Las Vegas Sun

January 21, 2018

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Law enforcement:

Metro rethinks ‘Don’t feed homeless’

Citations of Samaritans will end, but practice leaves a bad taste

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Should good Samaritans be issued a citation for feeding the homeless along Foremaster Lane?

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Homeless advocates say police handed them this flier that told people what they should and should not do if they want to "help end homelessness in our community."

Homeless Camp

A homeless man camps with others inside tents along Foremaster Lane between Las Vegas Boulevard North and Main Street in Las Vegas on Thursday, April 2, 2009. Launch slideshow »

Homeless corridor along Foremaster

Geoff Sample and other members of the Green Valley Christian Center have been turning their faith into action once a month for five years by feeding the homeless.

But on March 15, when Sample and about 15 others took sandwiches to the string of tents on Foremaster Lane at Main Street, they were met by police.

“Three steps out of our vehicles,” Sample said, “a Metro officer comes over, writes down our license plates and says, ‘I’m going to write you a warning ... This is a new enforcement policy.’ ” When Sample asked the officer whether his group could go somewhere else with the sandwiches, the officer told them they would be “written up” anywhere else as well.

Sample didn’t know it at the time, but Metro officers had recently begun driving away church groups and others who try to give food, clothes and other donations to homeless people in the Foremaster area. Police have threatened to cite good Samaritans for any possible violation, such as parking in a no-parking zone.

Deputy Chief Gary Schofield said he found out about this shortly after Sample’s run-in with the officer. Schofield attempted to find out who came up with the policy and how many warnings or citations officers had issued.

As of Monday, he had no answers but was clear on one thing: He had dumped the policy.

“When I found out about it, I said, ‘Are we really giving warning citations to churches?’ ... I don’t think you can address the problem of homelessness by giving citations,” Schofield said.

The deputy chief added that he intends to conduct a public meeting on the issue from 9 a.m. to 1 p.m. Friday at Metro’s Downtown Area Command Center, 621 N. Ninth St.

Metro’s approach to homelessness is an issue because the homeless camp along the street has once again stirred public debate. As in the years 2004 to 2006, Las Vegas Mayor Oscar Goodman is a very vocal participant, yet again raising the idea of forcing homeless people to accept services and making the homeless sort of wards of the city under the principle of “in loco parentis,” Latin for “in the place of a parent.”

Turning homeless people into wards of the government has been beaten back elsewhere because it is unconstitutional, according to Philip Mangano, executive director of the U.S. Interagency Council on Homelessness.

And although Schofield may have put a stop to citing churches, the practice left a bad taste for some.

Josh Collins is a self-described street preacher who has been in the Las Vegas area for two years. In early March, he said, a Metro officer ordered him and others off the Foremaster sidewalk. Collins refused. He wound up in jail, charged with “pedestrian interference.” He pleaded not guilty and says the charges were eventually dismissed. Still, he said, the idea of simply running off those who would offer help to the homeless is just one step removed from “criminalizing being poor.” It’s criminalizing helping the poor.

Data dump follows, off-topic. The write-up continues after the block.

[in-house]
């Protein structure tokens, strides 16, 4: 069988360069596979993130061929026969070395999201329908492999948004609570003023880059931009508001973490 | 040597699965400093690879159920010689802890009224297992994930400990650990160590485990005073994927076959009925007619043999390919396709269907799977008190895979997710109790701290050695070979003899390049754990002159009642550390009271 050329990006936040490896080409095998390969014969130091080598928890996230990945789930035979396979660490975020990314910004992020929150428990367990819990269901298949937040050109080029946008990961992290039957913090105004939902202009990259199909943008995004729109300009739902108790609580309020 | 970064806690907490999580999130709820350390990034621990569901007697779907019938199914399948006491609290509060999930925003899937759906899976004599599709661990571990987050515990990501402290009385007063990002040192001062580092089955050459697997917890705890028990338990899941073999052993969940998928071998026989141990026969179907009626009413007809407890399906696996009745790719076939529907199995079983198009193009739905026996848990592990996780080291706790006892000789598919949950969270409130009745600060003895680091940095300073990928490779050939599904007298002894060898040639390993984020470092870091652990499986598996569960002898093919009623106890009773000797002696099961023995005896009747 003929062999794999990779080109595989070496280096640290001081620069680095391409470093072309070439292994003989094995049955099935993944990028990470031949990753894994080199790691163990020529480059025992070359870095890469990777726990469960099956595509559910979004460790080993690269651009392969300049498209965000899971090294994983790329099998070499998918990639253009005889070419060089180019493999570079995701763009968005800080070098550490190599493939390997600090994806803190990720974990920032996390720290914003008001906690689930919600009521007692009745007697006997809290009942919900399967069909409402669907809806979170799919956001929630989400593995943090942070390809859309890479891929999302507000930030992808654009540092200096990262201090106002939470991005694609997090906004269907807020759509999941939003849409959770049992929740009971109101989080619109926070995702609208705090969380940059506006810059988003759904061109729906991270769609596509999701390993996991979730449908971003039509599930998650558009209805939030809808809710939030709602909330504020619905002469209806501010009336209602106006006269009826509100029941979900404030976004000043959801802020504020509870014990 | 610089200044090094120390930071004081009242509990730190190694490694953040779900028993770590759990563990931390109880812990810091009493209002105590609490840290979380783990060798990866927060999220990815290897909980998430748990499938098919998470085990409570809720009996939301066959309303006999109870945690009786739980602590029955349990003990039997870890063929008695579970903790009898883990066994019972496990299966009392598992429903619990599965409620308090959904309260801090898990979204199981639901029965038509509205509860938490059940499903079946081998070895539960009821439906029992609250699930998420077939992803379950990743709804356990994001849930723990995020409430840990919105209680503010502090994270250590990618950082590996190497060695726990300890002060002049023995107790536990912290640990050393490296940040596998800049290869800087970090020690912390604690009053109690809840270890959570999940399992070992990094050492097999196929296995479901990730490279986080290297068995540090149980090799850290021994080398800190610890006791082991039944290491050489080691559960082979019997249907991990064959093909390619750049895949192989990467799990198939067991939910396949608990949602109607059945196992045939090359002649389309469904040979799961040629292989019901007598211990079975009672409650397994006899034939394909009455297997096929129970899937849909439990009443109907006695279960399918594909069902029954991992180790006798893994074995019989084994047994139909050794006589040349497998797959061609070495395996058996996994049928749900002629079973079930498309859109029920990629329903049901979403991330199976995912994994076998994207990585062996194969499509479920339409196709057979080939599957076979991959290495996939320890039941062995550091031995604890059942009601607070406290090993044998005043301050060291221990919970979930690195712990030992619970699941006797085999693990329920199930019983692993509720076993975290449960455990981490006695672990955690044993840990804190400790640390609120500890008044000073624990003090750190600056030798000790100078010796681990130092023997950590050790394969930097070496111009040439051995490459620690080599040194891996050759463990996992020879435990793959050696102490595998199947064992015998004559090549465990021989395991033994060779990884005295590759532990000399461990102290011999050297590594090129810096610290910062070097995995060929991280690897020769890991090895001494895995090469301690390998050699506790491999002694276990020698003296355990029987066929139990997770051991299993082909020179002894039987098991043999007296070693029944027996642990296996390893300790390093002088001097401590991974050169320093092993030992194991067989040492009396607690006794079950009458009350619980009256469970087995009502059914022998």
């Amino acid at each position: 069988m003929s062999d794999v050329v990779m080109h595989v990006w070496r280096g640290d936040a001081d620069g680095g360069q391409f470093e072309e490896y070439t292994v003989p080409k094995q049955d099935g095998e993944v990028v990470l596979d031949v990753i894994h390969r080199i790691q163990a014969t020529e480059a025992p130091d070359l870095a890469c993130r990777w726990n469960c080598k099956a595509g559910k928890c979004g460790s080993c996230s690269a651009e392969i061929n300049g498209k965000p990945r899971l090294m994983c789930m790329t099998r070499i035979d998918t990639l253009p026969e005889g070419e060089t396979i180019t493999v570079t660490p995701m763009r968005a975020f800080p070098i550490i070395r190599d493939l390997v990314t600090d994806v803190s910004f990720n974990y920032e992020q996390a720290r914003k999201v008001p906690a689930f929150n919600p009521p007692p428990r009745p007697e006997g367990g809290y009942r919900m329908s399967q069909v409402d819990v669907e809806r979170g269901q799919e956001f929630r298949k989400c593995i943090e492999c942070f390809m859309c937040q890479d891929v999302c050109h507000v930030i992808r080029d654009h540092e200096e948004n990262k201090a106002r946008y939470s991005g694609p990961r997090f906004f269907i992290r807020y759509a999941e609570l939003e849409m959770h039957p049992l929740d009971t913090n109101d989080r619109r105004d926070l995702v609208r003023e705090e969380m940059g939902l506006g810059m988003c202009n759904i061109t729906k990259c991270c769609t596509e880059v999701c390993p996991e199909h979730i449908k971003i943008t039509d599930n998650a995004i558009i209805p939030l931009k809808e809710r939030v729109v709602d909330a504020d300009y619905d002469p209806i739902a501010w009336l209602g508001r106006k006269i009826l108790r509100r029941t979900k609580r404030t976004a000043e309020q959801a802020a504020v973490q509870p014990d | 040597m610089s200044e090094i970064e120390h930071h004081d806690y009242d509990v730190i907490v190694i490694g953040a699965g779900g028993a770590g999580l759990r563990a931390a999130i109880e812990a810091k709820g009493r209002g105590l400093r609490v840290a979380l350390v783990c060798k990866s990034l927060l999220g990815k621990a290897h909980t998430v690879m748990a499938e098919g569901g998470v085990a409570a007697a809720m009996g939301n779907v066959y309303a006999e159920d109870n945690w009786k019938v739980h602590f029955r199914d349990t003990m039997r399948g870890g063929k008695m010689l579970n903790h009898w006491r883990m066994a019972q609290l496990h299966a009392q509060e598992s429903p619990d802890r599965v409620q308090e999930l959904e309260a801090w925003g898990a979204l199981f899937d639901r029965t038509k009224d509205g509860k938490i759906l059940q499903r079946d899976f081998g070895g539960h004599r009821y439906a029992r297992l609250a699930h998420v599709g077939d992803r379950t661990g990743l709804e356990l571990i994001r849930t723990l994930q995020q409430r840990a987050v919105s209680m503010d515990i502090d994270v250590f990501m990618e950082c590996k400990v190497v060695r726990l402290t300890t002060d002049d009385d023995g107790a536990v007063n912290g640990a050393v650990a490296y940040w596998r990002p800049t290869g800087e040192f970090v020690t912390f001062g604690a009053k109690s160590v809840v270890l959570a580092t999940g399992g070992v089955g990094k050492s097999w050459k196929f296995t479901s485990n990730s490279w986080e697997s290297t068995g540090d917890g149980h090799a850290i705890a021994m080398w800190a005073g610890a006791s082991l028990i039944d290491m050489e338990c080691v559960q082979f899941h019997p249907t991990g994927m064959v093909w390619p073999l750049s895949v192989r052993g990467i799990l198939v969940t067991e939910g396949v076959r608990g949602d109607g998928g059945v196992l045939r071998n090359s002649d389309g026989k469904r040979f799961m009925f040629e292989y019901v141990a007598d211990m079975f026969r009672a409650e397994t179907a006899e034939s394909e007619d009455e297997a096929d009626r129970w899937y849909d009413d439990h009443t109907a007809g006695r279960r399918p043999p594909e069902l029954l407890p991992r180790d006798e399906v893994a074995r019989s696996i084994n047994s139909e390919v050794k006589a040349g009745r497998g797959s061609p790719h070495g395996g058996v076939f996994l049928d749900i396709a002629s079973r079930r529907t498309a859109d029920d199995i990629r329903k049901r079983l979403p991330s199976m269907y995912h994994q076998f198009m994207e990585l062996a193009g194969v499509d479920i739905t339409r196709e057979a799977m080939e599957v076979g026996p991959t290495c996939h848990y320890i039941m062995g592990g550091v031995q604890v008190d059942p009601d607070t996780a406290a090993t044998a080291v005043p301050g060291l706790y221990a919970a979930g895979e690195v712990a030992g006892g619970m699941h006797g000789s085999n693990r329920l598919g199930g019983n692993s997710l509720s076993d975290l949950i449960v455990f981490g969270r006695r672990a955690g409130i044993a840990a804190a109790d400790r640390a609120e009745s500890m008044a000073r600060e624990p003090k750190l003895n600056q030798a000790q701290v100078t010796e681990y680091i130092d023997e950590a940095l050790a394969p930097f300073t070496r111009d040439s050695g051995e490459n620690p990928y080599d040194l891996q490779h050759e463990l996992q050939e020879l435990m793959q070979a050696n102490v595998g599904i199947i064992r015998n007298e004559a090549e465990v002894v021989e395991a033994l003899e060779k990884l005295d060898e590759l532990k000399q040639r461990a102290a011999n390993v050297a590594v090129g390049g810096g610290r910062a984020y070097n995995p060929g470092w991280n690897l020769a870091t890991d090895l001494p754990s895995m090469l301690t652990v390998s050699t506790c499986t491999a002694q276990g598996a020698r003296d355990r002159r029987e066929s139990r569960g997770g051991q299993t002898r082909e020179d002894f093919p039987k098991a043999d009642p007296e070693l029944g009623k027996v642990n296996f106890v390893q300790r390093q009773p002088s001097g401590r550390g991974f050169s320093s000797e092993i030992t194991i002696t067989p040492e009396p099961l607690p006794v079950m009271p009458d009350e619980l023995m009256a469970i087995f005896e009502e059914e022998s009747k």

Sample said his church group is “not trying to be a nuisance” and intends to meet with Shannon West, the regional homeless service coordinator, to seek a solution. “I still believe there are hungry people out there,” Sample said.

West also said she didn’t know who had thought up Metro’s policy, or when. She said the idea had been discussed in a monthly meeting of the Southern Nevada Regional Planning Coalition’s Committee on Homelessness, which she attends. She said she hoped churches and other groups would reconsider the practice of feeding homeless people and instead partner with or donate to other, larger projects, such as Help Hope Home, a regional endeavor that has attempted to raise money for helping the homeless since 2005, but has raised only about $50,000 to date.

Sample said the officer who shooed him away handed him a flier with the logos of the regional committee and of Help Hope Home. It told people what they should and should not do if they want to “help end homelessness in our community.” One of the three items on the “don’t” list is “don’t hand out food on the street.” One of three suggestions on the “do” list is “donate to the Southern Nevada Homeless and Housing Trust Fund.”

Schofield said he is certain Metro is “not going to fix the problem” of homelessness and compared it with other social problems such as gangs. “Simply arresting everybody ... isn’t going to do it,” he said. He thinks neighborhoods such as the one surrounding Foremaster need to come together to address the issue.

Sample said it was “a giant waste of cop time to be dealing with me feeding the homeless.”

Schofield allowed that Metro “should’ve probably done a better job at reaching out to the churches instead of trying to explain the issues on the hood of a patrol car.”

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